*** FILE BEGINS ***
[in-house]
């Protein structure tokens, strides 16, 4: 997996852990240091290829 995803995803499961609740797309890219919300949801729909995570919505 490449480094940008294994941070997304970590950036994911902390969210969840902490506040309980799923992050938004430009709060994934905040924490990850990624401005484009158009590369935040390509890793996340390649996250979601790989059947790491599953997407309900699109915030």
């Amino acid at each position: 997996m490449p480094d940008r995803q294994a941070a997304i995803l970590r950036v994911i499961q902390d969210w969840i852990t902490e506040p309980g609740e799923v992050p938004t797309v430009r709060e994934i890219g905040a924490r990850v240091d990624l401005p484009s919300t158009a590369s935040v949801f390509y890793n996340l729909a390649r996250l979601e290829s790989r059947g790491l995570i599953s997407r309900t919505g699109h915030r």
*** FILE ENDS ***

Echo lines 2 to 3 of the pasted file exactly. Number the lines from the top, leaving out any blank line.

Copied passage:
């Protein structure tokens, strides 16, 4: 997996852990240091290829 995803995803499961609740797309890219919300949801729909995570919505 490449480094940008294994941070997304970590950036994911902390969210969840902490506040309980799923992050938004430009709060994934905040924490990850990624401005484009158009590369935040390509890793996340390649996250979601790989059947790491599953997407309900699109915030």
């Amino acid at each position: 997996m490449p480094d940008r995803q294994a941070a997304i995803l970590r950036v994911i499961q902390d969210w969840i852990t902490e506040p309980g609740e799923v992050p938004t797309v430009r709060e994934i890219g905040a924490r990850v240091d990624l401005p484009s919300t158009a590369s935040v949801f390509y890793n996340l729909a390649r996250l979601e290829s790989r059947g790491l995570i599953s997407r309900t919505g699109h915030r």